|Publication number||US3346274 A|
|Publication date||Oct 10, 1967|
|Filing date||Jun 1, 1966|
|Priority date||Jun 1, 1966|
|Publication number||US 3346274 A, US 3346274A, US-A-3346274, US3346274 A, US3346274A|
|Inventors||Baron Alfred M|
|Original Assignee||Brass Craft Mfg Company|
|Export Citation||BiBTeX, EndNote, RefMan|
|Patent Citations (7), Referenced by (7), Classifications (6)|
|External Links: USPTO, USPTO Assignment, Espacenet|
A. M. BARON Oct. 10, 1967 INSULATED UN I ON COUPLING Filed June 1, 1966 FIG! INVENTOR ALFRED M. BARON BY 4% 4 4 9 f Z";
FIG-3 ATTORNEYS United States Patent Ofifice 3,346,274 Patented Oct. 10, 1967 3,346,274 INSULATED UNION COUPLING Alfred M. Baron, Los Angeles, Calif., assignor to Brass Craft Manufacturing Company, Wayne County, Mich. Filed June 1, 1966, Ser. No. 554,515 1 Claim. (Cl. 28552) This invention relates to appliance connectors and more particularly to dielectric unions for joining together two sections of tubing or pipe.
To eliminate the inconvenience and time required for pipe cutting and threading multiple elements such as is generally required in the connection of Water-using appliances to fixed plumbing outlets, it has become the practice to utilize a pre-assembled unit comprising a flexible hose or tubing with threaded unions at each end. When the flexible tubing is fabricated from a metal, such as copper, the possibility of galvanic corrosion arises between the flexible tubing and the fittings or pipes of dissimilar metals to which it is connected.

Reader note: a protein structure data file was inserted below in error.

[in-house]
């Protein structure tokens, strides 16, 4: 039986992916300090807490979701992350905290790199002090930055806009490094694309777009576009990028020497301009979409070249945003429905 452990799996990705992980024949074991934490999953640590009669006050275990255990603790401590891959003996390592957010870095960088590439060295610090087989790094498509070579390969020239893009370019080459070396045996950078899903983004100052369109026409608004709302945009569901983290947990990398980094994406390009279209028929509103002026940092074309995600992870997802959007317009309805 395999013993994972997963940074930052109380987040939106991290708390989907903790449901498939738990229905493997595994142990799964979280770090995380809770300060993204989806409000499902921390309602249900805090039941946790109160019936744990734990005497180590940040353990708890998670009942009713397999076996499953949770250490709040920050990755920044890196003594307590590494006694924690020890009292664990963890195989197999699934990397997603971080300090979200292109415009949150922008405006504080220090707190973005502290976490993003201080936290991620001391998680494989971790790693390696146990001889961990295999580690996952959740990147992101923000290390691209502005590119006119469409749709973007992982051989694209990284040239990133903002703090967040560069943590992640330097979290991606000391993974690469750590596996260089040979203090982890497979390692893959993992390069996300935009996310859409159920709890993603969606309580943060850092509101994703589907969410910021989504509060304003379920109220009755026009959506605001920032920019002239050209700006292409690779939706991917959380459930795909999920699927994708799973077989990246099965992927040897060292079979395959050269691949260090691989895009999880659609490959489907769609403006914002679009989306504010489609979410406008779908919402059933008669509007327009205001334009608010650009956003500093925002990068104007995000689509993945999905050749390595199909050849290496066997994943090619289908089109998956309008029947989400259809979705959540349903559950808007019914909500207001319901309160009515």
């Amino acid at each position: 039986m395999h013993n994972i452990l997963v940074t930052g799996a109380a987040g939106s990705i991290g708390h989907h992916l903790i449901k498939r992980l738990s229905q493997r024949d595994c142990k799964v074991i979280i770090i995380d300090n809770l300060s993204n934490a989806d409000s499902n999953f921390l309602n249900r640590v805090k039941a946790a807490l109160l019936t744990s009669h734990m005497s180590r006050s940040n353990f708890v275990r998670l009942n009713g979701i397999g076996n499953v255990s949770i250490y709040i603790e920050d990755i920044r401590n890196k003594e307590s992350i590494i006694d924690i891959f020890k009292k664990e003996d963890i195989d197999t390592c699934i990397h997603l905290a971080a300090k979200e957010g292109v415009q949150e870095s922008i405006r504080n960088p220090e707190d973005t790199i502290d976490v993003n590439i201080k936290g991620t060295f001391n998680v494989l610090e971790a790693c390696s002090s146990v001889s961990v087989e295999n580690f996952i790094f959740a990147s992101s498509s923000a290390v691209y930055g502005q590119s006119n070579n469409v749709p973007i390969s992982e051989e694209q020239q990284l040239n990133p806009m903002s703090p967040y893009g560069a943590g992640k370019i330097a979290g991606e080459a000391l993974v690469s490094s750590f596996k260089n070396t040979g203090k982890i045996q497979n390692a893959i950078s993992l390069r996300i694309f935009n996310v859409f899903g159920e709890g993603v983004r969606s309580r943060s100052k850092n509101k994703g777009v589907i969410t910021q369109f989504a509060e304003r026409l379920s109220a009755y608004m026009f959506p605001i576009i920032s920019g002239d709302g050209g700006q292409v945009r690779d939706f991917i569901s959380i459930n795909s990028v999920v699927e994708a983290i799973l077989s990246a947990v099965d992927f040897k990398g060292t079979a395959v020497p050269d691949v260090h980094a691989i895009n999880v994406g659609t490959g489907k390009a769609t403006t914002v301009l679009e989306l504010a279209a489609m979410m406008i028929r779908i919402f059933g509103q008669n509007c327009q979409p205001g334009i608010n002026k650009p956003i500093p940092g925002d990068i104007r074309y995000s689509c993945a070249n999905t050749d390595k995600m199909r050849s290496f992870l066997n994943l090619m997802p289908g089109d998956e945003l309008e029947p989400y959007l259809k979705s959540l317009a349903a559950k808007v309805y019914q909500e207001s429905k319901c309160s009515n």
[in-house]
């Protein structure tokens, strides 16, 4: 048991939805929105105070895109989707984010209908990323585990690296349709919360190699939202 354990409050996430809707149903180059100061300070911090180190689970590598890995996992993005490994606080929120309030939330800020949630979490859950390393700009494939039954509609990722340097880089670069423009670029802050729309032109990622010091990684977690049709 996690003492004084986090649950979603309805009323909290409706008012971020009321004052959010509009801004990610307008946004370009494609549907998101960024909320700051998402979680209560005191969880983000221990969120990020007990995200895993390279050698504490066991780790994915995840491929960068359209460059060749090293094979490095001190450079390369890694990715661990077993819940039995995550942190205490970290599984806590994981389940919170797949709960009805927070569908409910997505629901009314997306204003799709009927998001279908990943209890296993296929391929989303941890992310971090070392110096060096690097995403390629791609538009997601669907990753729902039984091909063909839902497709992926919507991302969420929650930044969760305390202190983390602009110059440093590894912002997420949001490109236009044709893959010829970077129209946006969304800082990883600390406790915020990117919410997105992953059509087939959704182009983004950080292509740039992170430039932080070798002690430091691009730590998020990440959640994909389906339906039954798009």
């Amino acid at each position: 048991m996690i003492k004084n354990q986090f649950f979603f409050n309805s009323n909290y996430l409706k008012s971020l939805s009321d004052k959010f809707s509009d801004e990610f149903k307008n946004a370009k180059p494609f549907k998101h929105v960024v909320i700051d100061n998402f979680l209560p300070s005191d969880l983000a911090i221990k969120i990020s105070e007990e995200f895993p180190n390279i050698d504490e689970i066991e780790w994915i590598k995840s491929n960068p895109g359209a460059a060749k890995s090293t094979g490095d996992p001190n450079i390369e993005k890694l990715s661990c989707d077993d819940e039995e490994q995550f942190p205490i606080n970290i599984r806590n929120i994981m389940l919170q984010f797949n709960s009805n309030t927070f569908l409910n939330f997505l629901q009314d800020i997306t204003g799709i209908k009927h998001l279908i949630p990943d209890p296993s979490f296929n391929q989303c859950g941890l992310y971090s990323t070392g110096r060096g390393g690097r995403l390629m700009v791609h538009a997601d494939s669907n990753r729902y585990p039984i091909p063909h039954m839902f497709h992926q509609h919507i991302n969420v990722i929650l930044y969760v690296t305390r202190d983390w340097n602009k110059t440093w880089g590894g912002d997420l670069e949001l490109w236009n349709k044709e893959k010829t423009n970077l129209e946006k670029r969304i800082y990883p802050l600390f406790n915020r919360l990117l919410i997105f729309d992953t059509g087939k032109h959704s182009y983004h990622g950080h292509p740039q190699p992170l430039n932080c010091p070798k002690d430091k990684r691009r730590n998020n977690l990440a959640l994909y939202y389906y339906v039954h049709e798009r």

Accordingly, it is an object of this invention to provide a dielectric union for use in joining together pipes or tubing of dissimilar metals whereby galvanic corrosion may be prevented.
It is a further object of this invention to provide a preassembled leakproof dielectric union which is capable of preventing galvanic corrosion.
These and other objects of this invention will become apparent from the following description when considered in conjunction with the accompanying drawings.
In these drawings:
FIG. 1 is a partially fragmented elevation of a flexible connector utilizing the improved union of this invention.
FIG. 2 is an exploded elevational view of the union of this invention, with some of the elements being partially fragmented.
FIG. 3 is a cross-sectional elevation of an assembled union made in accordance with this invention.
Referring now to FIG. 1 of the drawings, there is illustrated a flexible connector such as might employ the novel union of this invention. This flexible connector comprises a pair of union assemblies secured to the respective ends of a flexible corrugated copper tube 12. As can be seen more clearly in FIGS. 2 and 3, each of the union assemblies 10 generally comprises a brass nut 14, a dielectric sleeve 16, a dielectric bushing 18, and a dielectric washer 20.
Nut 14 is provided with a plurality of lands 22 so that the exterior of the nut has the conventional hexagonal shape. Nut 14 has an axial bore passing therethrough which is provided at its right-hand end (as viewed in FIG. 3) with internal threads 24. The left-hand portion of the internal bore is provided with a shoulder 26 which the flared end 28 of sleeve 16 abuts when assembled. Similarly, tubing 12 has a flared end portion 30 which engages the inner face of the flared end 28 of sleeve 16. Sleeve 16 may be fabricated of a dielectric material such as heat stabilized nylon.